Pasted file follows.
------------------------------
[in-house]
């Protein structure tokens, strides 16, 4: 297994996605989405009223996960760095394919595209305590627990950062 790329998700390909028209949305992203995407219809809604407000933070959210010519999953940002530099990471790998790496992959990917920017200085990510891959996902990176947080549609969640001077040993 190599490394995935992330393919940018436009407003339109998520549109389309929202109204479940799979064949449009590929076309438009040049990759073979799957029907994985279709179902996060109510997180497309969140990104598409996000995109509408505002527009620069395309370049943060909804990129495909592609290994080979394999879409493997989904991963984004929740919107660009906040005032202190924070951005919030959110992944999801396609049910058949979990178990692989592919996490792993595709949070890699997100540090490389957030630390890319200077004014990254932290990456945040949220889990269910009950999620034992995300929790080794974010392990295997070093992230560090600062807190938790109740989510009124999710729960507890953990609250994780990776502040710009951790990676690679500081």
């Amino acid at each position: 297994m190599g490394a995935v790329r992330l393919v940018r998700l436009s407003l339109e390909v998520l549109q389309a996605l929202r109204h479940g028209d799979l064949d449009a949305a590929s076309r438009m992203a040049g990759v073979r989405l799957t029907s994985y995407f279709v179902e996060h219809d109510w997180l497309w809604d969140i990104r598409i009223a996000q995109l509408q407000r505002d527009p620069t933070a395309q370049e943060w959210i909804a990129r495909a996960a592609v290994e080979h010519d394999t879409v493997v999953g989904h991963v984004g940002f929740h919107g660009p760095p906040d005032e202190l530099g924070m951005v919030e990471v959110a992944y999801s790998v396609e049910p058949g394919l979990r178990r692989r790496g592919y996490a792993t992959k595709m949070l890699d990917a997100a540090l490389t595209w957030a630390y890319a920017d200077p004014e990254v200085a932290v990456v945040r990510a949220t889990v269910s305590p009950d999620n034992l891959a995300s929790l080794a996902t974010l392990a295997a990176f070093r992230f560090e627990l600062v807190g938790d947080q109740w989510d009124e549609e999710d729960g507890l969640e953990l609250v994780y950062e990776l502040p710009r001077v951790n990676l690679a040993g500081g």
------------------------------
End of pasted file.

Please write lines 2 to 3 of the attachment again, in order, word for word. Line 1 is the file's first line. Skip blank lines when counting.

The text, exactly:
């Protein structure tokens, strides 16, 4: 297994996605989405009223996960760095394919595209305590627990950062 790329998700390909028209949305992203995407219809809604407000933070959210010519999953940002530099990471790998790496992959990917920017200085990510891959996902990176947080549609969640001077040993 190599490394995935992330393919940018436009407003339109998520549109389309929202109204479940799979064949449009590929076309438009040049990759073979799957029907994985279709179902996060109510997180497309969140990104598409996000995109509408505002527009620069395309370049943060909804990129495909592609290994080979394999879409493997989904991963984004929740919107660009906040005032202190924070951005919030959110992944999801396609049910058949979990178990692989592919996490792993595709949070890699997100540090490389957030630390890319200077004014990254932290990456945040949220889990269910009950999620034992995300929790080794974010392990295997070093992230560090600062807190938790109740989510009124999710729960507890953990609250994780990776502040710009951790990676690679500081």
């Amino acid at each position: 297994m190599g490394a995935v790329r992330l393919v940018r998700l436009s407003l339109e390909v998520l549109q389309a996605l929202r109204h479940g028209d799979l064949d449009a949305a590929s076309r438009m992203a040049g990759v073979r989405l799957t029907s994985y995407f279709v179902e996060h219809d109510w997180l497309w809604d969140i990104r598409i009223a996000q995109l509408q407000r505002d527009p620069t933070a395309q370049e943060w959210i909804a990129r495909a996960a592609v290994e080979h010519d394999t879409v493997v999953g989904h991963v984004g940002f929740h919107g660009p760095p906040d005032e202190l530099g924070m951005v919030e990471v959110a992944y999801s790998v396609e049910p058949g394919l979990r178990r692989r790496g592919y996490a792993t992959k595709m949070l890699d990917a997100a540090l490389t595209w957030a630390y890319a920017d200077p004014e990254v200085a932290v990456v945040r990510a949220t889990v269910s305590p009950d999620n034992l891959a995300s929790l080794a996902t974010l392990a295997a990176f070093r992230f560090e627990l600062v807190g938790d947080q109740w989510d009124e549609e999710d729960g507890l969640e953990l609250v994780y950062e990776l502040p710009r001077v951790n990676l690679a040993g500081g």